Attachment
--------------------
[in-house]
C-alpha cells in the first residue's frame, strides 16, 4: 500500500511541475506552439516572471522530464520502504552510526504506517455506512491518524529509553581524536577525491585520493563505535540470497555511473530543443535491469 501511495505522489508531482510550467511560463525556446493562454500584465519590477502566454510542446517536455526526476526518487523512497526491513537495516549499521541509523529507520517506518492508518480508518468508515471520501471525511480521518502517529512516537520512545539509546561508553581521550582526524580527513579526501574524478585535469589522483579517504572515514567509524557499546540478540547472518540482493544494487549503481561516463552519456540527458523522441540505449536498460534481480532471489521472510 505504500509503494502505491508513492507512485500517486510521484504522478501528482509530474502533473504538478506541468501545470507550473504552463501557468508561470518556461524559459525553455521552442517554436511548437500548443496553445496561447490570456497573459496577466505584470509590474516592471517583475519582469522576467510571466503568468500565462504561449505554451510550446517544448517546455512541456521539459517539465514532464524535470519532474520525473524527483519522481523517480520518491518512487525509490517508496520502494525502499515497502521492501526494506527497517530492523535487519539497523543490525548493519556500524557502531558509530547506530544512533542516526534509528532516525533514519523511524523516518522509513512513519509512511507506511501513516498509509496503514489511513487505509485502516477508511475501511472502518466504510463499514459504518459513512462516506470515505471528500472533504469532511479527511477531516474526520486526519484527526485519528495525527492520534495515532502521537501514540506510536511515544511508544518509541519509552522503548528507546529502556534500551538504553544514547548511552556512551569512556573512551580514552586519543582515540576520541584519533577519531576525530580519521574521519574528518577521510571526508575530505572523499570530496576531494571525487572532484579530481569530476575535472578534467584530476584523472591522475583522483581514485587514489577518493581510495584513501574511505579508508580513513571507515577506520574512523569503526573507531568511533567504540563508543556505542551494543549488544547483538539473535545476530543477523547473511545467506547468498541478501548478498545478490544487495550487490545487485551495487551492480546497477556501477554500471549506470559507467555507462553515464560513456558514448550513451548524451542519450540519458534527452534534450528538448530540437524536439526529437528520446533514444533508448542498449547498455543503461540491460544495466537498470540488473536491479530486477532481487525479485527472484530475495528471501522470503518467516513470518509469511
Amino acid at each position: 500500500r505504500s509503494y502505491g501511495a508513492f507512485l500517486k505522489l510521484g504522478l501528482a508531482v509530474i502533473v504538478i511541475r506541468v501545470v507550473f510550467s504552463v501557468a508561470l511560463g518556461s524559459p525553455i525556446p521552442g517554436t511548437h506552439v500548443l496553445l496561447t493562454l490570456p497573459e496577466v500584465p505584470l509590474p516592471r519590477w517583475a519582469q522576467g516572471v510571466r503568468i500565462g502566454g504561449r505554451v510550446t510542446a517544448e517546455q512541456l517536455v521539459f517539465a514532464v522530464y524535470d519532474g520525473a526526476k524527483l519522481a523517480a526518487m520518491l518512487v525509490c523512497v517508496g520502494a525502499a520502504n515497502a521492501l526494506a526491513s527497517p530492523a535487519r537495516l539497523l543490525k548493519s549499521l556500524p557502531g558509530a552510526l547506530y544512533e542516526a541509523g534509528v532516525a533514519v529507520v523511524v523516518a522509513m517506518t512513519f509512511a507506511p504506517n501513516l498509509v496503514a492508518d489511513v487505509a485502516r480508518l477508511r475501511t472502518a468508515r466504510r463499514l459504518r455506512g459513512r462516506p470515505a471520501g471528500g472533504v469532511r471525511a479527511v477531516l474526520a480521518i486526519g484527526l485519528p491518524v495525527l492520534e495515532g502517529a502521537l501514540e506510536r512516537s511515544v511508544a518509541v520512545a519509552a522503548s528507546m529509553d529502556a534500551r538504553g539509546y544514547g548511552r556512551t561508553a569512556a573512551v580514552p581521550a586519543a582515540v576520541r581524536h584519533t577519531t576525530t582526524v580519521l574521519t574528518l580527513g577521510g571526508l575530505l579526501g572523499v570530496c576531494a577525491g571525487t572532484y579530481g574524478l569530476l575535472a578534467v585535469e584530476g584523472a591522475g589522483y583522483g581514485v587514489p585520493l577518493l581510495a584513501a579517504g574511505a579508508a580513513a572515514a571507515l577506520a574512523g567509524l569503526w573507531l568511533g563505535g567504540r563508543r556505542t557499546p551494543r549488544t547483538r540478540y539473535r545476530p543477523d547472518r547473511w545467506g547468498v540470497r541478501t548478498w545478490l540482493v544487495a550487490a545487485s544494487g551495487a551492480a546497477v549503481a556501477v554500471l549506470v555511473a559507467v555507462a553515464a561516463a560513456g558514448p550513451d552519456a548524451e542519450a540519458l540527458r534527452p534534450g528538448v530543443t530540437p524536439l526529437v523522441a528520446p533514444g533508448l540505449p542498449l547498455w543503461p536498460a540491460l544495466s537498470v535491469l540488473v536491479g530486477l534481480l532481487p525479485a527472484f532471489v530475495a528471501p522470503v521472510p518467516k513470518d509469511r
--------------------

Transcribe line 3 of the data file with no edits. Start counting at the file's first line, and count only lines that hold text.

Amino acid at each position: 500500500r505504500s509503494y502505491g501511495a508513492f507512485l500517486k505522489l510521484g504522478l501528482a508531482v509530474i502533473v504538478i511541475r506541468v501545470v507550473f510550467s504552463v501557468a508561470l511560463g518556461s524559459p525553455i525556446p521552442g517554436t511548437h506552439v500548443l496553445l496561447t493562454l490570456p497573459e496577466v500584465p505584470l509590474p516592471r519590477w517583475a519582469q522576467g516572471v510571466r503568468i500565462g502566454g504561449r505554451v510550446t510542446a517544448e517546455q512541456l517536455v521539459f517539465a514532464v522530464y524535470d519532474g520525473a526526476k524527483l519522481a523517480a526518487m520518491l518512487v525509490c523512497v517508496g520502494a525502499a520502504n515497502a521492501l526494506a526491513s527497517p530492523a535487519r537495516l539497523l543490525k548493519s549499521l556500524p557502531g558509530a552510526l547506530y544512533e542516526a541509523g534509528v532516525a533514519v529507520v523511524v523516518a522509513m517506518t512513519f509512511a507506511p504506517n501513516l498509509v496503514a492508518d489511513v487505509a485502516r480508518l477508511r475501511t472502518a468508515r466504510r463499514l459504518r455506512g459513512r462516506p470515505a471520501g471528500g472533504v469532511r471525511a479527511v477531516l474526520a480521518i486526519g484527526l485519528p491518524v495525527l492520534e495515532g502517529a502521537l501514540e506510536r512516537s511515544v511508544a518509541v520512545a519509552a522503548s528507546m529509553d529502556a534500551r538504553g539509546y544514547g548511552r556512551t561508553a569512556a573512551v580514552p581521550a586519543a582515540v576520541r581524536h584519533t577519531t576525530t582526524v580519521l574521519t574528518l580527513g577521510g571526508l575530505l579526501g572523499v570530496c576531494a577525491g571525487t572532484y579530481g574524478l569530476l575535472a578534467v585535469e584530476g584523472a591522475g589522483y583522483g581514485v587514489p585520493l577518493l581510495a584513501a579517504g574511505a579508508a580513513a572515514a571507515l577506520a574512523g567509524l569503526w573507531l568511533g563505535g567504540r563508543r556505542t557499546p551494543r549488544t547483538r540478540y539473535r545476530p543477523d547472518r547473511w545467506g547468498v540470497r541478501t548478498w545478490l540482493v544487495a550487490a545487485s544494487g551495487a551492480a546497477v549503481a556501477v554500471l549506470v555511473a559507467v555507462a553515464a561516463a560513456g558514448p550513451d552519456a548524451e542519450a540519458l540527458r534527452p534534450g528538448v530543443t530540437p524536439l526529437v523522441a528520446p533514444g533508448l540505449p542498449l547498455w543503461p536498460a540491460l544495466s537498470v535491469l540488473v536491479g530486477l534481480l532481487p525479485a527472484f532471489v530475495a528471501p522470503v521472510p518467516k513470518d509469511r